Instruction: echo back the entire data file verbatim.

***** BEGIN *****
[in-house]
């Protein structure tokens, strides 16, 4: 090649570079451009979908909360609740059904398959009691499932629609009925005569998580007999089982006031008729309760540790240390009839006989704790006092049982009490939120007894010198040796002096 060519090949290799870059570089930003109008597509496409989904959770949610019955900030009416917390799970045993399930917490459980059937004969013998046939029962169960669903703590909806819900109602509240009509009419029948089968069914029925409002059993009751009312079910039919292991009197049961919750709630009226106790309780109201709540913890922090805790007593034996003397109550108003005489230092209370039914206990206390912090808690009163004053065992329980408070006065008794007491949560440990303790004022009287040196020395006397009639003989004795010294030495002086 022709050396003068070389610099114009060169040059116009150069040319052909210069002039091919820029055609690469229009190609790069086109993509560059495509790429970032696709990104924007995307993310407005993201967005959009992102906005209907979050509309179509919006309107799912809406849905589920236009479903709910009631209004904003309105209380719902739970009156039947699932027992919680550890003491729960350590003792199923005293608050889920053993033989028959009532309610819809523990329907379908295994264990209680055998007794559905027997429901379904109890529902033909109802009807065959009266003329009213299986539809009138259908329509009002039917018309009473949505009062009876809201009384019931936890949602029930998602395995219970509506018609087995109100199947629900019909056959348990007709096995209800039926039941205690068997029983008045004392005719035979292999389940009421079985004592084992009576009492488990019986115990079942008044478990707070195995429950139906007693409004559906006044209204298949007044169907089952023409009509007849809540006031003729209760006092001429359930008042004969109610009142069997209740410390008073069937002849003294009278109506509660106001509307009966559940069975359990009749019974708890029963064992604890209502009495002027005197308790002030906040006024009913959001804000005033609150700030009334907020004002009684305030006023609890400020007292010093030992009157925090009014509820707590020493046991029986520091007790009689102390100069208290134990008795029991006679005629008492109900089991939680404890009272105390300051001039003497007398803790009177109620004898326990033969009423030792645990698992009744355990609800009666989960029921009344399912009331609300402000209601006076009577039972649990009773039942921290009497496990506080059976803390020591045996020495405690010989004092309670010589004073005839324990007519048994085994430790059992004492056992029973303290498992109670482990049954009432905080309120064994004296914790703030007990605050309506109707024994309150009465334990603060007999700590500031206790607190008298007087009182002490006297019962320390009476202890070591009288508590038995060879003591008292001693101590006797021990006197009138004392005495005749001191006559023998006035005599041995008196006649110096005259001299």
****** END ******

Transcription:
[in-house]
């Protein structure tokens, strides 16, 4: 090649570079451009979908909360609740059904398959009691499932629609009925005569998580007999089982006031008729309760540790240390009839006989704790006092049982009490939120007894010198040796002096 060519090949290799870059570089930003109008597509496409989904959770949610019955900030009416917390799970045993399930917490459980059937004969013998046939029962169960669903703590909806819900109602509240009509009419029948089968069914029925409002059993009751009312079910039919292991009197049961919750709630009226106790309780109201709540913890922090805790007593034996003397109550108003005489230092209370039914206990206390912090808690009163004053065992329980408070006065008794007491949560440990303790004022009287040196020395006397009639003989004795010294030495002086 022709050396003068070389610099114009060169040059116009150069040319052909210069002039091919820029055609690469229009190609790069086109993509560059495509790429970032696709990104924007995307993310407005993201967005959009992102906005209907979050509309179509919006309107799912809406849905589920236009479903709910009631209004904003309105209380719902739970009156039947699932027992919680550890003491729960350590003792199923005293608050889920053993033989028959009532309610819809523990329907379908295994264990209680055998007794559905027997429901379904109890529902033909109802009807065959009266003329009213299986539809009138259908329509009002039917018309009473949505009062009876809201009384019931936890949602029930998602395995219970509506018609087995109100199947629900019909056959348990007709096995209800039926039941205690068997029983008045004392005719035979292999389940009421079985004592084992009576009492488990019986115990079942008044478990707070195995429950139906007693409004559906006044209204298949007044169907089952023409009509007849809540006031003729209760006092001429359930008042004969109610009142069997209740410390008073069937002849003294009278109506509660106001509307009966559940069975359990009749019974708890029963064992604890209502009495002027005197308790002030906040006024009913959001804000005033609150700030009334907020004002009684305030006023609890400020007292010093030992009157925090009014509820707590020493046991029986520091007790009689102390100069208290134990008795029991006679005629008492109900089991939680404890009272105390300051001039003497007398803790009177109620004898326990033969009423030792645990698992009744355990609800009666989960029921009344399912009331609300402000209601006076009577039972649990009773039942921290009497496990506080059976803390020591045996020495405690010989004092309670010589004073005839324990007519048994085994430790059992004492056992029973303290498992109670482990049954009432905080309120064994004296914790703030007990605050309506109707024994309150009465334990603060007999700590500031206790607190008298007087009182002490006297019962320390009476202890070591009288508590038995060879003591008292001693101590006797021990006197009138004392005495005749001191006559023998006035005599041995008196006649110096005259001299």